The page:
The opinion of the court was delivered by: DUFF
BRIAN BARNETT DUFF, UNITED STATES DISTRICT JUDGE
This case comes to this court following a remand from the Court of Appeals in Chicago Ridge Theater Ltd. v. M & R Amusement, 855 F.2d 465 (7th Cir. 1988). In the wake of that decision, the defendants have renewed their motions for judgment under Rule 41(b), Fed.R.Civ.Pro.
In opposing these motions, Chicago Ridge Theater Limited Partnership and F & F Management Company have asked for a new trial on the claims presented in their amended complaint.
The Court of Appeals reviewed much of the procedural history of this case in Chicago Ridge. This court will assume that the reader is familiar with that decision. Further, the court understands that decision as allowing the court to decide the present motions. See Chicago Ridge, 855 F.2d at 471 (reversing and remanding "for a new trial or other proceedings not inconsistent with this opinion").
The court will address the defendants' motions first. In considering these motions, the court
need not view the evidence [presented at a trial of this matter] in the light most favorable to the plaintiffs but instead may weigh the evidence and assess the credibility of the witnesses. The burden of persuasion is on the plaintiffs; if at the close of the plaintiffs' case the court is not persuaded by the plaintiffs' submissions, the court should find for the defendants.
Pursuant to Rule 41(b), the court finds these facts:
1. The plaintiffs allege violations of § 1 of the Sherman Act, 15 U.S.C. § 1 (1982). They invoke the jurisdiction of the court pursuant to §§ 4 and 16 of the Clayton Act, codified at id., §§ 15 and 26, and 28 U.S.C. § 1337 (1982). See CR at 466.
a. Chicago Ridge Theater Limited Partnership, the lessee and operator of a movie theater known as the Chicago Ridge Theater.
The theater is located at 95th Street and Ridgeland Avenue, Chicago Ridge, Illinois. See id.
b. F & F, an affiliate of the Partnership. F & F performed certain management functions for the Partnership, including obtaining licenses for exhibition of films at the Chicago Ridge Theater. See id.; Stip. para. 2.
3. Morton and Robert Fink were partners in the Partnership and president and vice-president, respectively, of F & F. They were managing agents of both plaintiffs. See id. at P3.
a. Evergreen Theater Corporation, which owned and operated the Evergreen Theater, located at 95th Street and Western Avenue in Evergreen Park, Illinois. See CR at 466.
b. M & R Amusement Corporation, which has its principal place of business in Skokie, Illinois. See Stip. at para. 8.
c. Columbia Pictures Industries, Inc. Columbia was in the business of producing copyrighted feature motion pictures and distributing feature motion pictures (its own and those of other producers) to theaters in the United States. See id. at P9.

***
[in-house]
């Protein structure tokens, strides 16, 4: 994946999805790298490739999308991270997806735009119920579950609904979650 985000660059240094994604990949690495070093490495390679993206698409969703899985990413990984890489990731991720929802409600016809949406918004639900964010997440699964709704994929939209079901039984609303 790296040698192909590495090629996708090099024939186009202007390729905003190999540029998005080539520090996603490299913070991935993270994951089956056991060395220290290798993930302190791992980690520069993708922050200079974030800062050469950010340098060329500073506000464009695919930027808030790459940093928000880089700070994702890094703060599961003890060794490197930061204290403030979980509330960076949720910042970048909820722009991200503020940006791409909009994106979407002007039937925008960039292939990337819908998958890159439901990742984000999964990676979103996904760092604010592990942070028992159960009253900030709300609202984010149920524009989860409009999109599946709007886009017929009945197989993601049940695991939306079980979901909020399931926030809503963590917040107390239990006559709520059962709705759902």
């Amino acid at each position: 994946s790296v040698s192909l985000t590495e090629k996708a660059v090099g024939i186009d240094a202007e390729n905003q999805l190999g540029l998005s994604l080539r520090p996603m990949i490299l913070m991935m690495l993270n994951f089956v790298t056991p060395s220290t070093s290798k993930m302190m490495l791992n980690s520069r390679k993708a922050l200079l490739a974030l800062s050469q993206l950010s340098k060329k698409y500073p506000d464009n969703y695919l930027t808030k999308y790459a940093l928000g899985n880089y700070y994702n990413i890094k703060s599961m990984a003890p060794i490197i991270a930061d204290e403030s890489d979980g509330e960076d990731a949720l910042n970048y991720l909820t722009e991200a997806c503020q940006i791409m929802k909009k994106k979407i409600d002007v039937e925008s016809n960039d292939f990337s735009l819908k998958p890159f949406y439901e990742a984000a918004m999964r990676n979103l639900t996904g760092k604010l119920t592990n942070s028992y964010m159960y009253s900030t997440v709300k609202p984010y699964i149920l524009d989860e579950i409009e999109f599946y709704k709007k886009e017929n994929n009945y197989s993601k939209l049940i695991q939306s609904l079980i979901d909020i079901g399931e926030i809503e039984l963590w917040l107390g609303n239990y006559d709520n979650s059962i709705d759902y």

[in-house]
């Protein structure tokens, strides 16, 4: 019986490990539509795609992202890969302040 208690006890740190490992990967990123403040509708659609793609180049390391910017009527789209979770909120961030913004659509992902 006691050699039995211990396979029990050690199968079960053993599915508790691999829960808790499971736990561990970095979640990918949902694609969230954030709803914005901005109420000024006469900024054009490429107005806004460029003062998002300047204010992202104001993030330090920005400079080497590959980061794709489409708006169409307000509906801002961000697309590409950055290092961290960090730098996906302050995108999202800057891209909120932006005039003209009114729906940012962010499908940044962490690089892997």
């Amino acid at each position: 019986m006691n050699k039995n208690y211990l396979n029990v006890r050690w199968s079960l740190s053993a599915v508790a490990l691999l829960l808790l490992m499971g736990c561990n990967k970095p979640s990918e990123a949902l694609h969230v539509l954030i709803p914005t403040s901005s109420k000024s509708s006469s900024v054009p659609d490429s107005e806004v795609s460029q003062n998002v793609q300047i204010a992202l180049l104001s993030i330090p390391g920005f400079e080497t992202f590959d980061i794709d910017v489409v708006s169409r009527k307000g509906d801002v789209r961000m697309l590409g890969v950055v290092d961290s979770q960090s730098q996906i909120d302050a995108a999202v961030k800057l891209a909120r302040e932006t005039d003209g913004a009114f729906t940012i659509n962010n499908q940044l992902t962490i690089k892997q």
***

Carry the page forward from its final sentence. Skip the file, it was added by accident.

d. Embassy Pictures, formerly Avco Embassy Pictures Corporation. Embassy was in the same business as Columbia.
See id. at P10.
e. Orion Pictures Distribution Corporation, formerly Filmways Pictures, Inc. Orion was in the business of distributing independently produced feature motion pictures to theaters in the United States. See id. at P11.
f. Paramount Pictures Corporation. Paramount was in the same business as Columbia. See id. at P12.
g. United Artists Corporation. United Artists was in the same business as Orion, although United Artists financed some of the features which it distributed. See id. at P13.
h. Universal Film Exchanges, Inc. Universal was in the same business as Columbia. See id. at P14.
5. The Distributor Defendants each maintained a branch office in the Chicago metropolitan area. The purpose of these offices was to license and distribute films to local theaters for exhibition. See id.
6. Persons in the movie business refer to operators of motion picture theaters as "exhibitors." The persons, firms, or corporations who create the negative film which contains the completed feature motion picture in a form available for the making of positive prints suitable for exhibition are called "producers." The production cost, called "negative cost," encompasses the cost of writers, actors, directors, producers, photographers, costumes, stages, and scenery, and often runs over $ 1 million. From the resulting negative, companies make several hundred to a thousand or more positive prints. These prints cost $ 2000-12,000 each. See id. at P16; T. 907; D.App. 832.
7. Most films earn the bulk of their revenues during their "first run," their exhibition immediately after release. Distributors license a first run on a percentage of the exhibitor's gross receipts. License fees are known as "film rentals." The terms of a film license agreement between an exhibitor and a distributor for a first run frequently provide for a priority of run, called a "clearance," over one or more theaters in the area. The Evergreen Theater obtained clearances over the ...